How to rent a photography studio
If you’ve never rented a photography studio before, it can be intimidating. What all goes into it, and how do you prepare for your first studio photoshoot session?
On the flip side, once you get familiar with renting studios and spaces for your photoshoots, it opens a whole new world of creativity! A studio is a perfect space for you to design sets, experiment with new concepts, and make your clients comfortable.
In this post, we’re going to chat alllllll about what it’s like to rent a photography studio for your own photoshoots or productions, and how you can prepare!
1. Read the studio's website
Most of the time, studios for rent will have all the information you need already listed on the website. Things like pricing, availability, amenities, and location are generally displayed on the home page or on the booking page.
Once you’ve reviewed the reservation page, if you still have questions, contact the studio owner!
2. Tour the space (virtually or in person)
Browsing the photos on the studio’s website should give you a good idea of what the space looks like. If you need an even better idea, check to see if they have a video tour somewhere on their website or social media.
3. Budget time for setup and teardown
How long you need for setup and teardown will depend on:
The size of the studio
The complexity of your photoshoot or production
If you use a lot of gear or are creating an installation for your production or photoshoot, I recommend 20-30 minutes for setup and 20 minutes for teardown.
If you are just taking lifestyle photos and using only 1-2 lights, I recommend 10-15 minutes for setup and 5-10 minutes for teardown.
Now, for those of you doing something more complex like a floral backdrop, balloon installation, or more, you’ll probably need a few hours for setup. I’d recommend looking at an all-day rental so you can get the most bang for your buck, and to maximize your time spent photographing your beautiful setup!
4. Communicate with your client
The first thing you’ll want to decide with your client is, who will rent the studio?
If you want to provide a white-glove service, I recommend that the photographer rent’s the space. You can add the cost of the rental to your invoice with the client, but be sure to upcharge 3-5% for payment processing fees.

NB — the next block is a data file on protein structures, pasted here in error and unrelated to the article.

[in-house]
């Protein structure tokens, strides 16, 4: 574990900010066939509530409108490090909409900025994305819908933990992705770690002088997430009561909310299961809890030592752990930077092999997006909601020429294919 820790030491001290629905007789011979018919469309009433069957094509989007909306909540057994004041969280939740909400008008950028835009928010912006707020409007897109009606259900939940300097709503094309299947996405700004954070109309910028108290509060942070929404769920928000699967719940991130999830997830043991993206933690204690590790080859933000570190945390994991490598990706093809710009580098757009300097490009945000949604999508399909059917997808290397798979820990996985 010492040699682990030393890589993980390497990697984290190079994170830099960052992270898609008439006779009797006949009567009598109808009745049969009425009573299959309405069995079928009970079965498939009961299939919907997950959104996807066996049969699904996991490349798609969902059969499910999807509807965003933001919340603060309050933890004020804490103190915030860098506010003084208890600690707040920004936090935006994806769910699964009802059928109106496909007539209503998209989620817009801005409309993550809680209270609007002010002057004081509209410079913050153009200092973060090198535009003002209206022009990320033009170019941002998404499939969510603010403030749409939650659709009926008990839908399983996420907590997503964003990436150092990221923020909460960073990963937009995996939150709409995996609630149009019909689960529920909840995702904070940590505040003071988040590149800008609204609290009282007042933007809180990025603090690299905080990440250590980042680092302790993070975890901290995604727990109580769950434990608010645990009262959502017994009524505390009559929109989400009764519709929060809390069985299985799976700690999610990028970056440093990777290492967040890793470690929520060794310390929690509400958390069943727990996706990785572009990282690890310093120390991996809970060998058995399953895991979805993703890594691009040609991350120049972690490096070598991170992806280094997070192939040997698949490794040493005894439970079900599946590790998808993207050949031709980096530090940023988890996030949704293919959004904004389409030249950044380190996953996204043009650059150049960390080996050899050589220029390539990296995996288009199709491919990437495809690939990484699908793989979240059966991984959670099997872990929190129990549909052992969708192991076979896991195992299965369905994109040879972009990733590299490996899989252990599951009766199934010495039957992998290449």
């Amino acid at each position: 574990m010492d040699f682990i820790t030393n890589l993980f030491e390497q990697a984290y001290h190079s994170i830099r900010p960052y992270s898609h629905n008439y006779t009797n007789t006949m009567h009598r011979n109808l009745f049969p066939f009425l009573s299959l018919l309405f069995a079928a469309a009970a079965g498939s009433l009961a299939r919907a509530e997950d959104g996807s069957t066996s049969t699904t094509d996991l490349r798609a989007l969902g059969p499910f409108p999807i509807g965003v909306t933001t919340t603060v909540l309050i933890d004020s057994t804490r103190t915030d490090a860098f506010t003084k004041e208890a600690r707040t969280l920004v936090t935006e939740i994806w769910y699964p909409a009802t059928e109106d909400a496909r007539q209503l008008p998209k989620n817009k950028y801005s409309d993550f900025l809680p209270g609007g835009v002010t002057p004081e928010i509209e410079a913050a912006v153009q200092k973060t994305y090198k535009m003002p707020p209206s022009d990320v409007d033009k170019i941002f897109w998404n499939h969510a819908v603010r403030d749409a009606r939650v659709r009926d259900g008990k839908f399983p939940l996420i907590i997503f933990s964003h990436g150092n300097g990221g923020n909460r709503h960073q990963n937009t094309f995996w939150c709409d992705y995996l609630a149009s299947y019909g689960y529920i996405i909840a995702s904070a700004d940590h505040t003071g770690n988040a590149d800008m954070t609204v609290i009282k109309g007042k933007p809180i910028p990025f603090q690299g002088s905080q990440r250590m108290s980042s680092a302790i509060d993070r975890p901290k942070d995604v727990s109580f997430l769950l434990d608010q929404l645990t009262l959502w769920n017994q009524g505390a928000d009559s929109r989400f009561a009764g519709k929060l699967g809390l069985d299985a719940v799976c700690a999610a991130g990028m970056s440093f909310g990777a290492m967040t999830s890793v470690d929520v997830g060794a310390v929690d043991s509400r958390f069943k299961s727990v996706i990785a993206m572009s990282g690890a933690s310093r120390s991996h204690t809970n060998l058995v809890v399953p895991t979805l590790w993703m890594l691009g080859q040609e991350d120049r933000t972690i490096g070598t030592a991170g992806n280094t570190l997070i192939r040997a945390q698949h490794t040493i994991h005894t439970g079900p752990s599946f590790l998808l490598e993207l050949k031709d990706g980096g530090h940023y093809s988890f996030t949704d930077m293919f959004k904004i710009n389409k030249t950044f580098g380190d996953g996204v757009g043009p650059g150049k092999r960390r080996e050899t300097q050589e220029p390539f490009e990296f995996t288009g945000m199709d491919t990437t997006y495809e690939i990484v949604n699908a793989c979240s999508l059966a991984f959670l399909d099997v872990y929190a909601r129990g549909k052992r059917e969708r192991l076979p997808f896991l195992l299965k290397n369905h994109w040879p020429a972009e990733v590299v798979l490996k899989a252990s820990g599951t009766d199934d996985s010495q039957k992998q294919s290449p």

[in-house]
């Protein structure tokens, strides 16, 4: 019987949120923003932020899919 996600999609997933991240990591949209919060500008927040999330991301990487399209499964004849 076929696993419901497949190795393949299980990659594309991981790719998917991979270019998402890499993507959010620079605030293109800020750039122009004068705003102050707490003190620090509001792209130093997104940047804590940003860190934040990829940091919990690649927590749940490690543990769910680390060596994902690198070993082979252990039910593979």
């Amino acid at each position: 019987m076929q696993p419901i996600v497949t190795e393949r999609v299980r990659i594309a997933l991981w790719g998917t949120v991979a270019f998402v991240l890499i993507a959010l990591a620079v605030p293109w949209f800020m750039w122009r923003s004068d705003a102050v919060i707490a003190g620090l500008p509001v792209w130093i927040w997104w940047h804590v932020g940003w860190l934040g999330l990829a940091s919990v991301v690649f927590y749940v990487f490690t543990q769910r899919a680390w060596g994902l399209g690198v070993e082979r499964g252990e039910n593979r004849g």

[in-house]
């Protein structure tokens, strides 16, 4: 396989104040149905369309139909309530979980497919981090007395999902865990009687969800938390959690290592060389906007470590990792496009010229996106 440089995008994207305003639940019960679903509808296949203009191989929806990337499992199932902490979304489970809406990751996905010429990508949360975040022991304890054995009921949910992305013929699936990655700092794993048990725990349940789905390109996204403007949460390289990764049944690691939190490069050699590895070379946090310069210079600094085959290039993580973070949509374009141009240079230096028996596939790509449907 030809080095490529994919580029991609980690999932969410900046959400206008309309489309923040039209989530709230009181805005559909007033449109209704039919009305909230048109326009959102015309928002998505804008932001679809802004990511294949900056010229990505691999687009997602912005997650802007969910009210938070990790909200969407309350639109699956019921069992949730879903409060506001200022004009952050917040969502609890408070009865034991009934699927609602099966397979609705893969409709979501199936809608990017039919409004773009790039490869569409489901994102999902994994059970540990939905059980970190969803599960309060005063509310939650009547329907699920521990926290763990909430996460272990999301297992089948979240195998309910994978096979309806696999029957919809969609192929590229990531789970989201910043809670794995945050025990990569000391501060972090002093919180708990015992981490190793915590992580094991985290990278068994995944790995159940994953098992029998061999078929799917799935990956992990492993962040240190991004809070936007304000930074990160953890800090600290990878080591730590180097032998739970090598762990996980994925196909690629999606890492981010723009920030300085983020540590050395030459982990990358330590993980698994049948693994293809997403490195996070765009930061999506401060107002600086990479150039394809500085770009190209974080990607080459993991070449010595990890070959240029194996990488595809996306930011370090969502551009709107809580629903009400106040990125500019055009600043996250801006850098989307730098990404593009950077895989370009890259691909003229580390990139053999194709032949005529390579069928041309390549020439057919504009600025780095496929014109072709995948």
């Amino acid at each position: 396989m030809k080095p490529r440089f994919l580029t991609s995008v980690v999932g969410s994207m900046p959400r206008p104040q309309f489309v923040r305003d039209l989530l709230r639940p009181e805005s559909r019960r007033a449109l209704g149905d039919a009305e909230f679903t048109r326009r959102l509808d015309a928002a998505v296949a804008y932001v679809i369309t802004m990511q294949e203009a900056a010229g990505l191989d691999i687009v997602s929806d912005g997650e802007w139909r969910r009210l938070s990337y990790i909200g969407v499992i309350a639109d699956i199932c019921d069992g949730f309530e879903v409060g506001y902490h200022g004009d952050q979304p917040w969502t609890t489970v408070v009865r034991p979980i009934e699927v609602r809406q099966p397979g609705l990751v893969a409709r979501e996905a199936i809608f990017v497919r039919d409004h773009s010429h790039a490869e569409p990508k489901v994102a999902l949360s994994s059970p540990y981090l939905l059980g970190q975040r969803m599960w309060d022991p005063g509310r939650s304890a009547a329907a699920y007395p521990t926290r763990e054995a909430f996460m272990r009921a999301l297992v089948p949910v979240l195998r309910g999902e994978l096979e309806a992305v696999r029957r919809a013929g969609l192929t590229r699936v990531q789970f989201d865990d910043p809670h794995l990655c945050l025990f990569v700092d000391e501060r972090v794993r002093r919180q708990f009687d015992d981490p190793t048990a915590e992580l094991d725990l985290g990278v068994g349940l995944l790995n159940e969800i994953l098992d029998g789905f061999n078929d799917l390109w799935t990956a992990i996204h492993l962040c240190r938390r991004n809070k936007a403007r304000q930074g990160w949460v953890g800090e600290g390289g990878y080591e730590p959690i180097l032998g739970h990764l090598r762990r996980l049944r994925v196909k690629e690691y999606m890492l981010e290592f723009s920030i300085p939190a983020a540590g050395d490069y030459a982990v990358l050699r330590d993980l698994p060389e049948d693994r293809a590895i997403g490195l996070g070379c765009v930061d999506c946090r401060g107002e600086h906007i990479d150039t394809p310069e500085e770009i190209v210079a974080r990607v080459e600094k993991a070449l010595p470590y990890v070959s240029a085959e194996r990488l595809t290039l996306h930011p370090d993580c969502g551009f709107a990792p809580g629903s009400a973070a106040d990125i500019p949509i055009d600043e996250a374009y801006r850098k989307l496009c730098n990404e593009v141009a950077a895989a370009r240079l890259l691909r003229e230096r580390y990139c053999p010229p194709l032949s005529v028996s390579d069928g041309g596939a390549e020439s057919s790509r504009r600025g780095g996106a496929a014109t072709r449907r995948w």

However, having you as the photographer rent the space can be logistically challenging in the event of a reschedule. If you’d like to avoid this, you can have your client reserve the space and have them forward the confirmation to you.
As a photographer myself, I have done this both ways, and I handle it on a case-by-case basis.
If you as the photographer are booking the studio, you should share any relevant information with your clients.
Parking - Is there a meter? Street parking? Any rules? How far is parking from the studio?
Access - What floor is the studio on? Is there a door code? Is it accessible? Are there stairs or an elevator?
Amenities - Is there a bathroom? Does your client need a steamer or a clothing rack?
It’s very important that your client(s) are aware of the length of your photo session, not the length of the rental time. Let’s say you have a 1-hour session beginning at 2pm. I recommend renting the studio for 1.5 hours. But, you don’t want a 1-hour session to turn into a 1.5-hour session! This is what your schedule would look like:
1:45pm: Photographer arrives to set up
2:00pm: Client arrives, start session
3:00pm: End session
3-3:15pm: Client and photographer pack up. Follow studio check-out instructions and lock up!
Wrapping it up
I hope this was helpful for you in preparing to rent a photography studio. If you have any questions about what it’s like to rent a space, feel free to leave a comment or DM me on Instagram!